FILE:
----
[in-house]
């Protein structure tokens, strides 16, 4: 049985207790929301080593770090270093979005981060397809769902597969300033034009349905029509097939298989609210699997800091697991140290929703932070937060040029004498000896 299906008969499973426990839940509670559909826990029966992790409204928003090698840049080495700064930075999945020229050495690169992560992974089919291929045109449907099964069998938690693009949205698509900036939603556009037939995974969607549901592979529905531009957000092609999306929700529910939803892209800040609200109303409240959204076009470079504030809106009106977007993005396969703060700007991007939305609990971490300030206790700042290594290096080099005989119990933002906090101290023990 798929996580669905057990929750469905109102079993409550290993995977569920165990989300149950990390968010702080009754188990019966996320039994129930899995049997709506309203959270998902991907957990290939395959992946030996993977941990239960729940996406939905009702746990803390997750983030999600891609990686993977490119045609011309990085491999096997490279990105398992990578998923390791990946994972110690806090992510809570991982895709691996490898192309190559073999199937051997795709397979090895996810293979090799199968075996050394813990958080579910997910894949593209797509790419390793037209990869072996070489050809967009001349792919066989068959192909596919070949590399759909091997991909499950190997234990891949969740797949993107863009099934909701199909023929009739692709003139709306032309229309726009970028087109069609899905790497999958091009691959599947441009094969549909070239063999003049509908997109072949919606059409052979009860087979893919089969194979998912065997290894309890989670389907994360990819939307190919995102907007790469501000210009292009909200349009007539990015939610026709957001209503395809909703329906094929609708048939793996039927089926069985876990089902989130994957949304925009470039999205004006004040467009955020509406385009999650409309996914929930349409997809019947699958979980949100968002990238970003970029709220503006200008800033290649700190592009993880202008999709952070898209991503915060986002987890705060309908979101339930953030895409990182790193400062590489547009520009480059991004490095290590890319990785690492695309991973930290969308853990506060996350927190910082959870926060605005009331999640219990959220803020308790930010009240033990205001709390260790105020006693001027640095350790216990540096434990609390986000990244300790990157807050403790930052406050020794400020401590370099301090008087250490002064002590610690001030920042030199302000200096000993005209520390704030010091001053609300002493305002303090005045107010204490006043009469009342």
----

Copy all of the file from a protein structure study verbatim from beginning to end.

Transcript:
[in-house]
């Protein structure tokens, strides 16, 4: 049985207790929301080593770090270093979005981060397809769902597969300033034009349905029509097939298989609210699997800091697991140290929703932070937060040029004498000896 299906008969499973426990839940509670559909826990029966992790409204928003090698840049080495700064930075999945020229050495690169992560992974089919291929045109449907099964069998938690693009949205698509900036939603556009037939995974969607549901592979529905531009957000092609999306929700529910939803892209800040609200109303409240959204076009470079504030809106009106977007993005396969703060700007991007939305609990971490300030206790700042290594290096080099005989119990933002906090101290023990 798929996580669905057990929750469905109102079993409550290993995977569920165990989300149950990390968010702080009754188990019966996320039994129930899995049997709506309203959270998902991907957990290939395959992946030996993977941990239960729940996406939905009702746990803390997750983030999600891609990686993977490119045609011309990085491999096997490279990105398992990578998923390791990946994972110690806090992510809570991982895709691996490898192309190559073999199937051997795709397979090895996810293979090799199968075996050394813990958080579910997910894949593209797509790419390793037209990869072996070489050809967009001349792919066989068959192909596919070949590399759909091997991909499950190997234990891949969740797949993107863009099934909701199909023929009739692709003139709306032309229309726009970028087109069609899905790497999958091009691959599947441009094969549909070239063999003049509908997109072949919606059409052979009860087979893919089969194979998912065997290894309890989670389907994360990819939307190919995102907007790469501000210009292009909200349009007539990015939610026709957001209503395809909703329906094929609708048939793996039927089926069985876990089902989130994957949304925009470039999205004006004040467009955020509406385009999650409309996914929930349409997809019947699958979980949100968002990238970003970029709220503006200008800033290649700190592009993880202008999709952070898209991503915060986002987890705060309908979101339930953030895409990182790193400062590489547009520009480059991004490095290590890319990785690492695309991973930290969308853990506060996350927190910082959870926060605005009331999640219990959220803020308790930010009240033990205001709390260790105020006693001027640095350790216990540096434990609390986000990244300790990157807050403790930052406050020794400020401590370099301090008087250490002064002590610690001030920042030199302000200096000993005209520390704030010091001053609300002493305002303090005045107010204490006043009469009342």